... and here's how they'll look on the inside:
Here's a close-up of how the stitching will look on the outside -- you can see that my stitching line is just about 1/2" above the bottom of the pant leg.
And that's it!  Once the hems are finished, your sleep pants are DONE!  Here is my older son, modeling his new, finished sleep pants:
What I would love for you to do is take a photo of YOUR finished sleep pants, and post it to the thread that I'll start on TwoPeas NSBR board.  It will be really fun to see what everyone has accomplished, and we can all pat each other on the back!

But seriously, aren't you proud of yourself?  You made a comfortable, durable pair of pj pants that will wear like crazy, won't shrink, and can be washed and dried with no seams raveling or threads coming undone.  You also (hopefully) learned a few new techniques in the process.

The NEXT sew-along project is going to be an apron, so start looking for some pretty, spring-like fabric to make yours, and I'll have an introductory post on that project soon!!


  1. Thank you so much for this sew-along blog. I had not sewed in many years. This was a wonderful refresher course! Looking forward to your next one. An apron should be fun!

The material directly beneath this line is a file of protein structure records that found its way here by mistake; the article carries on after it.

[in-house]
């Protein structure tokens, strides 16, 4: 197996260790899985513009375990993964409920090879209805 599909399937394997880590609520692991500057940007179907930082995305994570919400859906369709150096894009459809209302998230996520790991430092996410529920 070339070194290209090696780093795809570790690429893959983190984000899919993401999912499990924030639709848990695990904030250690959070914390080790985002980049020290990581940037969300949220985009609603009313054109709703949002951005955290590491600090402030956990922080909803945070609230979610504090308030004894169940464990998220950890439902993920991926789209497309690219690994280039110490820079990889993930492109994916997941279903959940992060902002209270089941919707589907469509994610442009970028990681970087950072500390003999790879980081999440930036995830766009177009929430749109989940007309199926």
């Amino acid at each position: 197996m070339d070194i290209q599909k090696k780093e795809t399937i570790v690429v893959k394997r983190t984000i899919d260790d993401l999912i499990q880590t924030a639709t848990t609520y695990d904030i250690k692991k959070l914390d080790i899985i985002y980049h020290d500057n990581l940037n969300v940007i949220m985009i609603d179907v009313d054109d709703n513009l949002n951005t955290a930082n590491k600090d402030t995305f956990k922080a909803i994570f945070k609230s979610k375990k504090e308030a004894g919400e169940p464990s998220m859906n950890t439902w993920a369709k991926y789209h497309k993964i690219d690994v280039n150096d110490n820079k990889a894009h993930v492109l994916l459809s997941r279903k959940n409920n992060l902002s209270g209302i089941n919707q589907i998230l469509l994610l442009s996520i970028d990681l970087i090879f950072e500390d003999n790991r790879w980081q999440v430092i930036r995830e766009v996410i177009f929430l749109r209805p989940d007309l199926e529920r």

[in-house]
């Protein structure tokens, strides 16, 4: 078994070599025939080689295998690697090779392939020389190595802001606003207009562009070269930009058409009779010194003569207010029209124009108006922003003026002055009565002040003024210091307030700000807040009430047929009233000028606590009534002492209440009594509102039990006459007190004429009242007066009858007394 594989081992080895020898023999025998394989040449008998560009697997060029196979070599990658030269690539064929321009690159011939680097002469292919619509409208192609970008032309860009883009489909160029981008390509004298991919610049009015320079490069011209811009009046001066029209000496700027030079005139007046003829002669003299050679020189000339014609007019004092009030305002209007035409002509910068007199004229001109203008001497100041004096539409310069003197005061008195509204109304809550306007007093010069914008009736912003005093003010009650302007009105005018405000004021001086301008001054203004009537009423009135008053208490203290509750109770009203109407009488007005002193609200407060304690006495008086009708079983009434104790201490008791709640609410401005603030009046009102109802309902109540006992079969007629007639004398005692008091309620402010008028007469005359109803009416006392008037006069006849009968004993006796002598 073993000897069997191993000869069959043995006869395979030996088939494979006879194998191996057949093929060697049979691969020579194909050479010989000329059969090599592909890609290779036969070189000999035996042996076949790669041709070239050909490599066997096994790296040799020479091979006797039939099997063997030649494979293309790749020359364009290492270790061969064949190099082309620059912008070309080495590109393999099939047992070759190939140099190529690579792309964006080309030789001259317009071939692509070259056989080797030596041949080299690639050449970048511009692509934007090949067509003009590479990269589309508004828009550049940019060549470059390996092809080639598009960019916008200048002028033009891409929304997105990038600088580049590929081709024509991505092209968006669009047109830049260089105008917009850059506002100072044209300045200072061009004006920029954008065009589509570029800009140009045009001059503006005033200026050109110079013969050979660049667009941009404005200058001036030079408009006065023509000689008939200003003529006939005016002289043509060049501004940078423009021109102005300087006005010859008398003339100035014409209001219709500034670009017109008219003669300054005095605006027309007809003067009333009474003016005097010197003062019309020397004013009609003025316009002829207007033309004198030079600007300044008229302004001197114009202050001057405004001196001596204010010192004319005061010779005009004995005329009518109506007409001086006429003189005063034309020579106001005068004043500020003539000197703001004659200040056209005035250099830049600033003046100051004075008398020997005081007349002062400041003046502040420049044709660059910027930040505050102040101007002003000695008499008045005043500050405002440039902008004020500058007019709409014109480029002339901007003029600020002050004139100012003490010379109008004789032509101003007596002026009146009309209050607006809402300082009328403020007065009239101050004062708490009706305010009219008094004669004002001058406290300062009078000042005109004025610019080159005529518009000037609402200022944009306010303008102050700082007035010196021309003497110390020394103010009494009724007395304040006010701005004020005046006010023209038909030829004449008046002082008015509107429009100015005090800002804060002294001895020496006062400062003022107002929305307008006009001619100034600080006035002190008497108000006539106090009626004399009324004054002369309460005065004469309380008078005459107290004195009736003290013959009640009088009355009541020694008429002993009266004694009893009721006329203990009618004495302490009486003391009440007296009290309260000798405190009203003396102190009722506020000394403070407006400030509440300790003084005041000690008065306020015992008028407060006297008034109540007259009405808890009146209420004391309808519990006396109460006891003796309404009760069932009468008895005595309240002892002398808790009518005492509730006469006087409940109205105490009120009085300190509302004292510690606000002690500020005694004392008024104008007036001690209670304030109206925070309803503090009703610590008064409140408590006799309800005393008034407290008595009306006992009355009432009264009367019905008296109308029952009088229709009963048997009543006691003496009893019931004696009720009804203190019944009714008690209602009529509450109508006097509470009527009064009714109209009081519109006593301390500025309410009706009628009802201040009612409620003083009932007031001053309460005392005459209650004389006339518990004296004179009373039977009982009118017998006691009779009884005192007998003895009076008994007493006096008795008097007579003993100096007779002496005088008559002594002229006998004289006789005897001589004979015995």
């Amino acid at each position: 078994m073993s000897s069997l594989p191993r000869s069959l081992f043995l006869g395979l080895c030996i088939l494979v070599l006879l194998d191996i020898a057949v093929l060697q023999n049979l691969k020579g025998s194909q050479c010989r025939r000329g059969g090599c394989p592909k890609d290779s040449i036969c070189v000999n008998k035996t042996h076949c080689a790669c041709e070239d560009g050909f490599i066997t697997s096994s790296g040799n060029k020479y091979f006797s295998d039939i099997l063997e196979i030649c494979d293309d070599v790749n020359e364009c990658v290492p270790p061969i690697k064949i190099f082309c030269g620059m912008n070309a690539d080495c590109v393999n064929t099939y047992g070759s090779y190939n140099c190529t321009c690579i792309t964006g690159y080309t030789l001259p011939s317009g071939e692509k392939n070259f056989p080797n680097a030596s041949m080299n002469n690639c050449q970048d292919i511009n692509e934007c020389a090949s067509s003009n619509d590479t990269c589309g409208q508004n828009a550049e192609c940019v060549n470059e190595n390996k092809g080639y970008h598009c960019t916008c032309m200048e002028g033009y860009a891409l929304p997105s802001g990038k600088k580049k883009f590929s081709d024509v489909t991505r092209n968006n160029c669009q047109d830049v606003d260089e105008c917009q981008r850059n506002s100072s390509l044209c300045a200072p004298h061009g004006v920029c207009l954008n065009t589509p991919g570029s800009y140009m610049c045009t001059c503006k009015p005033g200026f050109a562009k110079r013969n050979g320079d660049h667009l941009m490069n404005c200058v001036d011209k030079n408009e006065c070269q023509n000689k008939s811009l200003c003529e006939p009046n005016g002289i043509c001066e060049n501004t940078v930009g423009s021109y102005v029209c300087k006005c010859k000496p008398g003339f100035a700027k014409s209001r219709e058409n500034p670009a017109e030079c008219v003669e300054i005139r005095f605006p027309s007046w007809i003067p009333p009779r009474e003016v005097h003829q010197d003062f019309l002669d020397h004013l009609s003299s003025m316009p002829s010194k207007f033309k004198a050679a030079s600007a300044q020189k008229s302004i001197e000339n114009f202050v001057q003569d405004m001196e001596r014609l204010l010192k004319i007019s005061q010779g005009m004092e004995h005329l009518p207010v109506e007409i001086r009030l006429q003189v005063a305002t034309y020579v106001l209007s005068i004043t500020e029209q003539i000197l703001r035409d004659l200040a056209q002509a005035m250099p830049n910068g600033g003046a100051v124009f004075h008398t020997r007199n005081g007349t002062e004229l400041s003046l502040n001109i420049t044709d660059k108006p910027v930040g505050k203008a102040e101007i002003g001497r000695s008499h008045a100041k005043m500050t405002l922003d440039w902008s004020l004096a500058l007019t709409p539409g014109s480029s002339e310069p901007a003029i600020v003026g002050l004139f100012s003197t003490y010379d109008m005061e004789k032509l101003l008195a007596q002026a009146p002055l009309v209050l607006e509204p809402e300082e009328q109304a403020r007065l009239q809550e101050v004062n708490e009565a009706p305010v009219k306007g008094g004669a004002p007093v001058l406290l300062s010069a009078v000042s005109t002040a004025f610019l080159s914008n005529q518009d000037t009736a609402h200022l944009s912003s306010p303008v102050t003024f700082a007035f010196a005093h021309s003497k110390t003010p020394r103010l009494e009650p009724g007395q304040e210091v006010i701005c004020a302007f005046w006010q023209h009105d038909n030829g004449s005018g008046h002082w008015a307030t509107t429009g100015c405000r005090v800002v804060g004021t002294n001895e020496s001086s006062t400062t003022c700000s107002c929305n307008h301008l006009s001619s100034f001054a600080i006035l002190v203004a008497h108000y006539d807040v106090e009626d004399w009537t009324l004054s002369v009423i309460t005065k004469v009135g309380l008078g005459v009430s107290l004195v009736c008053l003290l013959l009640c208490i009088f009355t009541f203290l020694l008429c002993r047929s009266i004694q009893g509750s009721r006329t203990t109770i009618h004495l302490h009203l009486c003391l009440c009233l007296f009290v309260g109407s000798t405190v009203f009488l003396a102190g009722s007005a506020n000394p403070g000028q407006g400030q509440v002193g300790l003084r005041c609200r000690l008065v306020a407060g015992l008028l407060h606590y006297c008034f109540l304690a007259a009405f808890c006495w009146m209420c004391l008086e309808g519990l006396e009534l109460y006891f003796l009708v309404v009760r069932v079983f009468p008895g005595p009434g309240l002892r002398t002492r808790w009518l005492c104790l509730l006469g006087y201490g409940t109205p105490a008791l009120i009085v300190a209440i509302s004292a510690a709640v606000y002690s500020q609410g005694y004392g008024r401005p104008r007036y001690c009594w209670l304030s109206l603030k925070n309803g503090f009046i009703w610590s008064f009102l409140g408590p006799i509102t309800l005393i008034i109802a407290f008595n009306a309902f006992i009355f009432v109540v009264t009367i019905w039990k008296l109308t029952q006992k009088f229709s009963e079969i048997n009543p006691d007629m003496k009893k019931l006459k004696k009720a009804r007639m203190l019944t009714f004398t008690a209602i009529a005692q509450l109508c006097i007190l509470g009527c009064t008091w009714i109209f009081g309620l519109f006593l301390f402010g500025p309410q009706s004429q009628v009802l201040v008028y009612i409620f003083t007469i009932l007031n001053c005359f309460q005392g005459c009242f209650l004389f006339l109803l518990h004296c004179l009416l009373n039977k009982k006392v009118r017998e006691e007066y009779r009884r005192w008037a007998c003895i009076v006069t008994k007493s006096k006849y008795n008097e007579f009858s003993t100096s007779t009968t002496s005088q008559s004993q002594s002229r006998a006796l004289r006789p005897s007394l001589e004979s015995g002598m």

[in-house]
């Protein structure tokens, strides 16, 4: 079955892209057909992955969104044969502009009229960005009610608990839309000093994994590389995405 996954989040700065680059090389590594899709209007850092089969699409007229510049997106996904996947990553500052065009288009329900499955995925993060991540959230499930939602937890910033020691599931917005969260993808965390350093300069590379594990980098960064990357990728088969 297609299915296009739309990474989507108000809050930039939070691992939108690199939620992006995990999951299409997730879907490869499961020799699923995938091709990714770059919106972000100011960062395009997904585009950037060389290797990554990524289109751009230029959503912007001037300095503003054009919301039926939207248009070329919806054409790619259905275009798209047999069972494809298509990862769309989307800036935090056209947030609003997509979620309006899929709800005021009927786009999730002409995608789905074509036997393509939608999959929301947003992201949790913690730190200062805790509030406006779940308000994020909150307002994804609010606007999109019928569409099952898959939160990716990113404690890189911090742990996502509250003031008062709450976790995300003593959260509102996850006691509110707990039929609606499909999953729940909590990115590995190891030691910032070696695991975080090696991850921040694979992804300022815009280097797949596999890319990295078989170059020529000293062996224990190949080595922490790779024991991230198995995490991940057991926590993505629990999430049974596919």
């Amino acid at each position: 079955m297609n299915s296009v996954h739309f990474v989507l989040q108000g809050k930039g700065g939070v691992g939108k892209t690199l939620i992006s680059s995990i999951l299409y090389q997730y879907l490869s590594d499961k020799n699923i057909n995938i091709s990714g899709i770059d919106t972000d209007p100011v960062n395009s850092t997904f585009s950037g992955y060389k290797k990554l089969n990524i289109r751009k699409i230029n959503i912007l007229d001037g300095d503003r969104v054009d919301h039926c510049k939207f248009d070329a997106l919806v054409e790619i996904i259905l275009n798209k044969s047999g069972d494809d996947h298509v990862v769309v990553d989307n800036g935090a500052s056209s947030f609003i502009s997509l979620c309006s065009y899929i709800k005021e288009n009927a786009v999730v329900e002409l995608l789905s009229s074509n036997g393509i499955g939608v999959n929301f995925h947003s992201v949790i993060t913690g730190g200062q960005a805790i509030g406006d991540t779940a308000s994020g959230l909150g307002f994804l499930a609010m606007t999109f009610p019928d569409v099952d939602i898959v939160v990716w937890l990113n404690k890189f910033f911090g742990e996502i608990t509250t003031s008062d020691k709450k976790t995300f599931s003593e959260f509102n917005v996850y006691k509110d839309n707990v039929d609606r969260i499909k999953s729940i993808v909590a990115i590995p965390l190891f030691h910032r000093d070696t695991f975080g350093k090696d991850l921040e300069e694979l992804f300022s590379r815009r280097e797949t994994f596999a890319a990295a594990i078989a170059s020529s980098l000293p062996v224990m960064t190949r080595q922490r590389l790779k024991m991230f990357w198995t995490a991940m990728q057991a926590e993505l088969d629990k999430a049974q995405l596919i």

2. Have I missed the posts on aprons or are we still waiting or done?
    Barbara (I can't sign in to my acct for some reason...

  3. I'm a little late to the party but, like one of the other commenters, am also getting back into sewing after a long break.

    I thought I'd start with pyjama pants and had my heart set on self-enclosed seams but was unsure about which type of seam to employ for each section as well as the order of construction. I scoured the internet and found that most sewers use straight overlocked seams, which are OK, but not what I wanted. I was about to resign myself to having to do the same and just follow the pattern directions when I found your posts.

    Anyway, all I really wanted to say was thank you, thank you and thank you. Your instructions are detailed, clear and, well, perfect.

    Did I say thank you?

    Spud from Downunder.